Your last note there reminds me of a Winston Churchill quote that always resonates: “success is stumbling around from failure to failure with no loss of enthusiasm.” We just got to keep those spirits up, no matter what unexpected bills or delicious cheesecakes come our way!

  3. Hey there, I was also blindsided by a whopper of a tax bill + the tax prep bill, so my usual strides didn’t make a dent in my savings snowball (I use Dave Ramsey’s idea of debt repayment but with saving for 3 specific goals). Felt lousy to be so careful and then be no further along- I feel ya!
    I’m going to have a no spend June if possible but have to front load a few presents for retirement parties and baby showers that are in that month. Planning and strategies are the tools, our goals are the power behind it all. Keep the goals in your sights and keep on sharpening your tools! You’ve got this, keep going.

    1. We’re in identical situations, Karen! I’m glad you get that I’m not just being a whiney-pants (but sorry you experienced the same) – not getting further ahead after being so careful definitely is a punch to the gut. However one we can recover from and come back stronger than before!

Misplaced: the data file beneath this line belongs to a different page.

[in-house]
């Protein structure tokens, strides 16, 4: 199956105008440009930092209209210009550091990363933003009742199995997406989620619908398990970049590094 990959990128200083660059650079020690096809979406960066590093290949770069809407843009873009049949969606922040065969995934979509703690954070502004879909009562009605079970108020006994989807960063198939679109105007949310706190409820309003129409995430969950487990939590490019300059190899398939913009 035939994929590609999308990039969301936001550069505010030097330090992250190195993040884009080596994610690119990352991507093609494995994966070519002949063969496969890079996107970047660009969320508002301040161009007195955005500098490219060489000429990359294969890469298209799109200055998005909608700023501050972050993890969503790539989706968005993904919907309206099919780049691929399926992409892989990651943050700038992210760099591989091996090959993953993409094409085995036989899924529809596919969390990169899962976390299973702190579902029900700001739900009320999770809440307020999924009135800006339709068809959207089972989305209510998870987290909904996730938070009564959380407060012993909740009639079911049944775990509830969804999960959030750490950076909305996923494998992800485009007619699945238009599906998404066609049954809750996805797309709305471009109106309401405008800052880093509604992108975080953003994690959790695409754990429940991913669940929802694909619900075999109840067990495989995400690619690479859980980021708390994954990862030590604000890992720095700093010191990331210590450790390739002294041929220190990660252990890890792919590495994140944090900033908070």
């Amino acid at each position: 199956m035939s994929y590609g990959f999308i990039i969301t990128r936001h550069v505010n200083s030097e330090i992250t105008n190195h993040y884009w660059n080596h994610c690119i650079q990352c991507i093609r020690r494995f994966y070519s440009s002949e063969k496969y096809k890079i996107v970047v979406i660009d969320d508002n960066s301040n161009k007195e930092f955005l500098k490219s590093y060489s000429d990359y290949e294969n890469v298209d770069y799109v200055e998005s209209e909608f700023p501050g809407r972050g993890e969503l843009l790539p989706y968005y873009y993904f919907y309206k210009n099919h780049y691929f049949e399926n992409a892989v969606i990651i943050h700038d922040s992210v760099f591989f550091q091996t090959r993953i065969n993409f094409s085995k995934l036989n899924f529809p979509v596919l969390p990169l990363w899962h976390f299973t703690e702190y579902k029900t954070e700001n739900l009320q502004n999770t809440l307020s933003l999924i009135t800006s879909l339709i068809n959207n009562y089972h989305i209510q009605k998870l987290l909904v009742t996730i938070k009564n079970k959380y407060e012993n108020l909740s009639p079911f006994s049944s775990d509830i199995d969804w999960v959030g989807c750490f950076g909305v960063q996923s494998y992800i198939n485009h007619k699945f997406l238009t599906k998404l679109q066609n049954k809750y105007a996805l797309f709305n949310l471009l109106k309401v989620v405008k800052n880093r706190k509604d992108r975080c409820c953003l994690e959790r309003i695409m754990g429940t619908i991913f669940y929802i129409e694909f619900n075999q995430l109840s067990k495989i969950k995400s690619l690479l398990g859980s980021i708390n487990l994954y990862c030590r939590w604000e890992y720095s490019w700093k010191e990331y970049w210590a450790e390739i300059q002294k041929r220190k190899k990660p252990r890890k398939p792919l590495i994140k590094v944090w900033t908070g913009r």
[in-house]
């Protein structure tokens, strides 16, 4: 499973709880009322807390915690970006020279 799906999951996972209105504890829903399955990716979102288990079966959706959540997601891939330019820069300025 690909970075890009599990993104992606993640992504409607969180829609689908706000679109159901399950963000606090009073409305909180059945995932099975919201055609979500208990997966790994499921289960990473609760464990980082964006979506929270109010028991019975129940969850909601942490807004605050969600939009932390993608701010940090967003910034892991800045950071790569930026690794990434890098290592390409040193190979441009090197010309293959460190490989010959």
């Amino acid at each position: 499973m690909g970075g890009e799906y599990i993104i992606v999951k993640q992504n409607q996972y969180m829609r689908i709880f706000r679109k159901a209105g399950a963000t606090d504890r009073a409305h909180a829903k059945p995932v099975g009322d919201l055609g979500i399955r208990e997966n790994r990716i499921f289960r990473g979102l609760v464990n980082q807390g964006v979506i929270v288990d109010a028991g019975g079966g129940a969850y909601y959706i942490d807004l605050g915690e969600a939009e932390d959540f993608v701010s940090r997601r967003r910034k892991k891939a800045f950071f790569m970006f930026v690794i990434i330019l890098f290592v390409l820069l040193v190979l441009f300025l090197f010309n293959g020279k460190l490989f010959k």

I absolutely love what you just wrote – our goals are definitely what powers us through, and the actual planning and strategies are the tools that help make it all happen. Brilliant way to put it. May so far has had a vet appointment, dentist appointment, and 3 big birthdays coming, so I’m setting aside cash for those and hoping for a No Spend June to recover from all of it.

      Good luck for the rest of the month! Drop in and let me know how you’re doing! I posted a bunch of things on Craigslist last night to see if I can help alleviate the May expenses coming up. I’ll post how that goes!